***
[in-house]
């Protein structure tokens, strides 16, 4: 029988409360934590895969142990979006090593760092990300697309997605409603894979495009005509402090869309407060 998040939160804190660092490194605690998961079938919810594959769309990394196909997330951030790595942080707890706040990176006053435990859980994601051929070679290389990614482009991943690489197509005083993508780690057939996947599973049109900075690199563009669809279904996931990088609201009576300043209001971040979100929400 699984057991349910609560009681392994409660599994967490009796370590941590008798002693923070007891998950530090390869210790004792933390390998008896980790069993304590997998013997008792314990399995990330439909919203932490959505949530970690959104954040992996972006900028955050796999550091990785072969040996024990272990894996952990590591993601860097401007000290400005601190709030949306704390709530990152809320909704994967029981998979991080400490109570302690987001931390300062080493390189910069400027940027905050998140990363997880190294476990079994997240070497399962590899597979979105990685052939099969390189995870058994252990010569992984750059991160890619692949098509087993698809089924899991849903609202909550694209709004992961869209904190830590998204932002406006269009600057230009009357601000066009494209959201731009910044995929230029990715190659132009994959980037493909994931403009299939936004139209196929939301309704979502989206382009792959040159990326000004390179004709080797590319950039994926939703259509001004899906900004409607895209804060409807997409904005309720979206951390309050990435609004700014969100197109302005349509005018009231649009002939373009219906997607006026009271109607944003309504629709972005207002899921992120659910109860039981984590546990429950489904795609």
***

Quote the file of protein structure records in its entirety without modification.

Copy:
[in-house]
């Protein structure tokens, strides 16, 4: 029988409360934590895969142990979006090593760092990300697309997605409603894979495009005509402090869309407060 998040939160804190660092490194605690998961079938919810594959769309990394196909997330951030790595942080707890706040990176006053435990859980994601051929070679290389990614482009991943690489197509005083993508780690057939996947599973049109900075690199563009669809279904996931990088609201009576300043209001971040979100929400 699984057991349910609560009681392994409660599994967490009796370590941590008798002693923070007891998950530090390869210790004792933390390998008896980790069993304590997998013997008792314990399995990330439909919203932490959505949530970690959104954040992996972006900028955050796999550091990785072969040996024990272990894996952990590591993601860097401007000290400005601190709030949306704390709530990152809320909704994967029981998979991080400490109570302690987001931390300062080493390189910069400027940027905050998140990363997880190294476990079994997240070497399962590899597979979105990685052939099969390189995870058994252990010569992984750059991160890619692949098509087993698809089924899991849903609202909550694209709004992961869209904190830590998204932002406006269009600057230009009357601000066009494209959201731009910044995929230029990715190659132009994959980037493909994931403009299939936004139209196929939301309704979502989206382009792959040159990326000004390179004709080797590319950039994926939703259509001004899906900004409607895209804060409807997409904005309720979206951390309050990435609004700014969100197109302005349509005018009231649009002939373009219906997607006026009271109607944003309504629709972005207002899921992120659910109860039981984590546990429950489904795609």